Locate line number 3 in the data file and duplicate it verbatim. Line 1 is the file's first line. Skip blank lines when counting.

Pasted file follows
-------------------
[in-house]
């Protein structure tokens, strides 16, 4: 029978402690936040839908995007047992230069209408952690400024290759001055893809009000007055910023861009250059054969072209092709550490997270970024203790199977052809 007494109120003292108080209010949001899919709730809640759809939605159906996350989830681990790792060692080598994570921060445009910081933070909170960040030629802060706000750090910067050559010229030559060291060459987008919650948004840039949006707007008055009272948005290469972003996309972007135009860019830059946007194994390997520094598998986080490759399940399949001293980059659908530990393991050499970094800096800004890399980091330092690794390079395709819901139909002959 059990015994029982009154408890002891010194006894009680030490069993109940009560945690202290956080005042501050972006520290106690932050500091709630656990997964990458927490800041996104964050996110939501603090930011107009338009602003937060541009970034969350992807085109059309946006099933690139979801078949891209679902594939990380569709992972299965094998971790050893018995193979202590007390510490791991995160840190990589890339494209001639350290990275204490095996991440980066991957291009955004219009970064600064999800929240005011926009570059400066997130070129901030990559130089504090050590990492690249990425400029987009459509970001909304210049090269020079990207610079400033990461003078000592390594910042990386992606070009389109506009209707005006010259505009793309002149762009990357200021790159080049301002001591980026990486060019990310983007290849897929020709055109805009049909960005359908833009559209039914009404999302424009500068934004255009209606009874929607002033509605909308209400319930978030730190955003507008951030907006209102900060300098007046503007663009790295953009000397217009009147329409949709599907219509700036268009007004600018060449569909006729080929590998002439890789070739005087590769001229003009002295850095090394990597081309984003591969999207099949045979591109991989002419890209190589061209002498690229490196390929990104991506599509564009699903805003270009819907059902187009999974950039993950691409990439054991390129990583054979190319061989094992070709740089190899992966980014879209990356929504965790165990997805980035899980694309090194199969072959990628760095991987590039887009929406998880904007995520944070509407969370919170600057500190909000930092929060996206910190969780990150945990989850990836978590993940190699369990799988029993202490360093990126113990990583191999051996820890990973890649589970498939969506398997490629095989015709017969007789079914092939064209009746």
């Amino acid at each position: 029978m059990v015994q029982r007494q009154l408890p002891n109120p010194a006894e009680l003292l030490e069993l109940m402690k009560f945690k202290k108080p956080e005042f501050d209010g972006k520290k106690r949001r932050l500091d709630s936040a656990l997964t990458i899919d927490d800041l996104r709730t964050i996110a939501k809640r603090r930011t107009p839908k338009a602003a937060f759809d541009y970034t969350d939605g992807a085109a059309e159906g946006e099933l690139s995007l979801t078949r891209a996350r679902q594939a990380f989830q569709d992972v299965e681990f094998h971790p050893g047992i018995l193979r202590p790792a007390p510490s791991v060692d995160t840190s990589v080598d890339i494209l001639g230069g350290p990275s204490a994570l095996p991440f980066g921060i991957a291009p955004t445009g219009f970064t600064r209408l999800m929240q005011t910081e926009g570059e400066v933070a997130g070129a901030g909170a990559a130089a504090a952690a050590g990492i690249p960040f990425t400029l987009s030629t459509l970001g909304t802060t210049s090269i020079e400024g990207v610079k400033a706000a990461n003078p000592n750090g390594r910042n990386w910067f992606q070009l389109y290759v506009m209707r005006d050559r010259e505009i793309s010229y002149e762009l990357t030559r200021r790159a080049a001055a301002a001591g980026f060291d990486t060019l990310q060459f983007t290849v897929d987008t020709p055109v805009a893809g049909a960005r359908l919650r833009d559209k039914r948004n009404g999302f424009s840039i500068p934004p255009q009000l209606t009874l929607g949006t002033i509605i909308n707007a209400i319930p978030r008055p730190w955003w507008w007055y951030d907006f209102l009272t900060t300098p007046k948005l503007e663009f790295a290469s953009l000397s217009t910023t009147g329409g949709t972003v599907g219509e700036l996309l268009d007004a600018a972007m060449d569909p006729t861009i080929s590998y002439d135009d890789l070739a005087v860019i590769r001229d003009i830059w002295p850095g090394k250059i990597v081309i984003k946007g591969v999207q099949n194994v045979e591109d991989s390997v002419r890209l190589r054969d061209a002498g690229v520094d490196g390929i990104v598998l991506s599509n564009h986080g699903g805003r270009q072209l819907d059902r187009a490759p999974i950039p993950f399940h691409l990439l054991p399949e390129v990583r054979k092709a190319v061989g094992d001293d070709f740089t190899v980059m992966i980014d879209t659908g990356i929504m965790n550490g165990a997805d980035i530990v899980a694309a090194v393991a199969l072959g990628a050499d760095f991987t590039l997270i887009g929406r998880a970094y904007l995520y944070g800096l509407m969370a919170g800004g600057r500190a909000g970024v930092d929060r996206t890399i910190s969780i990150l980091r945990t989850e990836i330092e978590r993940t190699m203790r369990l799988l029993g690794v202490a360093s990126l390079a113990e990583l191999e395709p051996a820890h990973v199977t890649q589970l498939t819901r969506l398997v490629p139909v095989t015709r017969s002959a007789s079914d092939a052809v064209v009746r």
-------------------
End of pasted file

């Amino acid at each position: 029978m059990v015994q029982r007494q009154l408890p002891n109120p010194a006894e009680l003292l030490e069993l109940m402690k009560f945690k202290k108080p956080e005042f501050d209010g972006k520290k106690r949001r932050l500091d709630s936040a656990l997964t990458i899919d927490d800041l996104r709730t964050i996110a939501k809640r603090r930011t107009p839908k338009a602003a937060f759809d541009y970034t969350d939605g992807a085109a059309e159906g946006e099933l690139s995007l979801t078949r891209a996350r679902q594939a990380f989830q569709d992972v299965e681990f094998h971790p050893g047992i018995l193979r202590p790792a007390p510490s791991v060692d995160t840190s990589v080598d890339i494209l001639g230069g350290p990275s204490a994570l095996p991440f980066g921060i991957a291009p955004t445009g219009f970064t600064r209408l999800m929240q005011t910081e926009g570059e400066v933070a997130g070129a901030g909170a990559a130089a504090a952690a050590g990492i690249p960040f990425t400029l987009s030629t459509l970001g909304t802060t210049s090269i020079e400024g990207v610079k400033a706000a990461n003078p000592n750090g390594r910042n990386w910067f992606q070009l389109y290759v506009m209707r005006d050559r010259e505009i793309s010229y002149e762009l990357t030559r200021r790159a080049a001055a301002a001591g980026f060291d990486t060019l990310q060459f983007t290849v897929d987008t020709p055109v805009a893809g049909a960005r359908l919650r833009d559209k039914r948004n009404g999302f424009s840039i500068p934004p255009q009000l209606t009874l929607g949006t002033i509605i909308n707007a209400i319930p978030r008055p730190w955003w507008w007055y951030d907006f209102l009272t900060t300098p007046k948005l503007e663009f790295a290469s953009l000397s217009t910023t009147g329409g949709t972003v599907g219509e700036l996309l268009d007004a600018a972007m060449d569909p006729t861009i080929s590998y002439d135009d890789l070739a005087v860019i590769r001229d003009i830059w002295p850095g090394k250059i990597v081309i984003k946007g591969v999207q099949n194994v045979e591109d991989s390997v002419r890209l190589r054969d061209a002498g690229v520094d490196g390929i990104v598998l991506s599509n564009h986080g699903g805003r270009q072209l819907d059902r187009a490759p999974i950039p993950f399940h691409l990439l054991p399949e390129v990583r054979k092709a190319v061989g094992d001293d070709f740089t190899v980059m992966i980014d879209t659908g990356i929504m965790n550490g165990a997805d980035i530990v899980a694309a090194v393991a199969l072959g990628a050499d760095f991987t590039l997270i887009g929406r998880a970094y904007l995520y944070g800096l509407m969370a919170g800004g600057r500190a909000g970024v930092d929060r996206t890399i910190s969780i990150l980091r945990t989850e990836i330092e978590r993940t190699m203790r369990l799988l029993g690794v202490a360093s990126l390079a113990e990583l191999e395709p051996a820890h990973v199977t890649q589970l498939t819901r969506l398997v490629p139909v095989t015709r017969s002959a007789s079914d092939a052809v064209v009746r």